How Many Sixth Gen. Fighters Will America Build? Why the New Jets Will Be Outnumbered Many Times Over By F-35s

The U.S. Air Force’s sixth generation fighter currently being developed under the Next Generation Air Dominance Fighter program has been confirmed to have a cost measured in the hundreds of million of dollars, making it by far the most expensive fighter in world history with a price tag likely several times as high as the F-35A fifth generation jet currently on order. The most expensive fighter in production anywhere in the world today is the F-35B, which at close to $130 million each is a specialised aircraft designed for vertical landings and short takeoffs being procured in small numbers primarily for aircraft carrier operations. The F-35A, which was designed to be a low cost fifth generation aircraft procured in very large numbers by the Air Force and by American allies, costs only around $80 million per airframe largely due to economies of scale, which has led it to be seen as the most cost effective Western fighter in terms of acquisition costs. Older fourth generation F-15s, and moreso European fourth generation Eurofighter and Rafale fighters, cost significantly more while using much weaker engines and lacking key features such as stealth. The F-35’s operational cost, however, is much higher than originally intended which, alongside its ongoing performance issues, lack of readiness for even medium intensity combat, and very sharp criticisms from Pentagon officials, has raised the possibility that numbers produced will be cut substantially. 

Where the F-35 is being produced at a rate of close to 150 fighters per year, despite the Pentagon refusing to approve full scale production due to the fighter’s failure to pass readiness tests, the upcoming sixth generation fighter may well see less than 200 built over their entire production run – and possibly under 100. With the majority of challenges to American air power coming from ground based air defence networks rather than enemy fighters, with Russia, North Korea, Iran and other potential adversaries all relying on these heavily since the end of the Cold War as their fighter fleets’ ability to defend their airspace declined, the F-35 otherwise known as the Joint Strike Fighter is primarily oriented towards to air to ground operations and well suited to air defence suppression. Against high performance enemy air superiority fighters, however, the F-35 is not particularly well suited to engaging them, although with Russia having cancelled the promising Soviet MiG 1.42 program and seriously delayed its Su-57 program challenges from high performance fifth generation jets tailored to air superiority remain few and far between. China’s J-20 fighter, however, which aside from the F-35 is the only fifth generation fighter in production and fielded at squadron level strength anywhere in the world today, poses a highly potent peer level challenge to American air superiority which the Next Generation Air Dominance Fighter is likely to be primarily intended to defeat. Whether the Su-57 will ever materialise into a similar challenge, and whether the J-20 will ever be exported, remain uncertain, but the J-20 is set to become the most widely fielded fifth generation twin engine fighter anywhere in the world by a considerable margin.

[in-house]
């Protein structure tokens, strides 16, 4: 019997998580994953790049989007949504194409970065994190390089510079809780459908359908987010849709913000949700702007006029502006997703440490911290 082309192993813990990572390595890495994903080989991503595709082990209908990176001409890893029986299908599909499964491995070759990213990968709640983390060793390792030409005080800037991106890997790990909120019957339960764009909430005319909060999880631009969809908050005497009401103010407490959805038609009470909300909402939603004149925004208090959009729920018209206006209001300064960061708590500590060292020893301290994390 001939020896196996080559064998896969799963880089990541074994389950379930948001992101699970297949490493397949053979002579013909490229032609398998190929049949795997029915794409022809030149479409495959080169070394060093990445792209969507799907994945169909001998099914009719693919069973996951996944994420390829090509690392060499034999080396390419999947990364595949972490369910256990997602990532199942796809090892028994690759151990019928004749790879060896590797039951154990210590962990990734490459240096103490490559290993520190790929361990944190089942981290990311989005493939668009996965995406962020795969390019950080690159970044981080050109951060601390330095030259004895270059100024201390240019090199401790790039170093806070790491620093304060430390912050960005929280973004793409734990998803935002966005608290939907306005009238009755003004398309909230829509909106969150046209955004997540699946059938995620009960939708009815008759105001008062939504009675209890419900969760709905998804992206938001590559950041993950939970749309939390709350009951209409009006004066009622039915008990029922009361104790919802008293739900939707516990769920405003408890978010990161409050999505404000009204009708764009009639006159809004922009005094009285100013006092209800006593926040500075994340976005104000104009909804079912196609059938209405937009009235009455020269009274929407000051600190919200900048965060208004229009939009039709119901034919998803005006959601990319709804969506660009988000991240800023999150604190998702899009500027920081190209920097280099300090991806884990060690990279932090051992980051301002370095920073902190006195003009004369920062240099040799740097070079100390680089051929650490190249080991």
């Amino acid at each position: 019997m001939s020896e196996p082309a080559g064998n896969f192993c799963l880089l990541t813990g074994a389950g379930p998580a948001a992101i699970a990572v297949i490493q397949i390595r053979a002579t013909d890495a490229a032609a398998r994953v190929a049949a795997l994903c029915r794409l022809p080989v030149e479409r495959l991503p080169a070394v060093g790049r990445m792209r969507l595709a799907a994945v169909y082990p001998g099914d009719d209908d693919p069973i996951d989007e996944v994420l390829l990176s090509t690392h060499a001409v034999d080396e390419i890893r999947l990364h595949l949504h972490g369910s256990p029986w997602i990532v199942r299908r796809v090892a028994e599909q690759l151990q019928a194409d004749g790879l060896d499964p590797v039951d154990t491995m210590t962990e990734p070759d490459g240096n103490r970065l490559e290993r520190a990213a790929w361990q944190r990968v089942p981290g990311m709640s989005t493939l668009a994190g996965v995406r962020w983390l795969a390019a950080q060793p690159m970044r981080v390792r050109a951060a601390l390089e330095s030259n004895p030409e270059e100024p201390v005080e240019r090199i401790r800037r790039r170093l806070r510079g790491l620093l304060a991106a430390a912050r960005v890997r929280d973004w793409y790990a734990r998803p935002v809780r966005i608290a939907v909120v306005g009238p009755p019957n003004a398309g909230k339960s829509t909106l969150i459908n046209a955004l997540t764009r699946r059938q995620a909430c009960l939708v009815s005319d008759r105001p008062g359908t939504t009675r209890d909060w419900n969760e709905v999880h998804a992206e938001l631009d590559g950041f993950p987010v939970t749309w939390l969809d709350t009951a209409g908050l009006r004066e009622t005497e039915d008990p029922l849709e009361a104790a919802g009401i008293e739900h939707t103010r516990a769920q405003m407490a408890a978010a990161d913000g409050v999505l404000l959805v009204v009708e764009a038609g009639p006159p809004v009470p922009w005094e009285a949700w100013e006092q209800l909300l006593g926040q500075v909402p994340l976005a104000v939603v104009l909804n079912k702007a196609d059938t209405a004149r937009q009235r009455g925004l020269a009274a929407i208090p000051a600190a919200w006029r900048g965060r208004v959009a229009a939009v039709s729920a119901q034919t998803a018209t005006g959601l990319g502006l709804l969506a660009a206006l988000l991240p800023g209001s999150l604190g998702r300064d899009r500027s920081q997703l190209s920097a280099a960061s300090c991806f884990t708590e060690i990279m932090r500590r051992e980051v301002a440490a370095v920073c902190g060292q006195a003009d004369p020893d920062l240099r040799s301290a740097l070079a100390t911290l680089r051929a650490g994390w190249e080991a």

The NGAD fighter’s numbers are expected to be constrained by both its cost and by the limited numbers of high performance air superiority fighters fielded abroad, although how many are built will likely depend both on the Pentagon’s threat perceptions and on just how expensive they turn out to be. ‘Hundreds of millions’ per fighter could mean anything between $300 million and $900 million per airframe as a flyaway cost, with additional costs for maintenance infrastructure, spare parts and accompanying ‘wingman’ drones. Additionally, operational costs will add considerably to the cost of each airframe over its lifetime and potentially exceed the cost of acquiring the aircraft. This is the case for all current fourth and fifth generation fighters, with the F-22 Raptor having been intended to provide an advanced air superiority capability equivalent to the J-20 notably seeing production cut by 75 percent and ended in 2011 largely due to its excessive operational costs and maintenance needs, the former which over an airframe’s lifetime added up to close to five times the cost of purchasing the fighter itself (costs varied depending on the production batch).

Should the NGAD have a similar ratio of manufacturing to operational costs as the F-22, a fleet of well under 100 airframes is likely. Should it be able to have lower operational costs than the F-22, however, then a fleet of close to 200 fighters or slightly more remains highly possible particularly as cuts to other fighter programs are considered. Whether the NGAD will be the first fighter of its generation to enter service remains in serious question, with U.S. officials having questioned whether a rival unnamed Chinese program to succeed the J-20 could become operational first. This comes as China and America have increasingly emerged in a league of their own as top tier competitors in fighter aviation, as demonstrated by the J-20 and F-35 programs.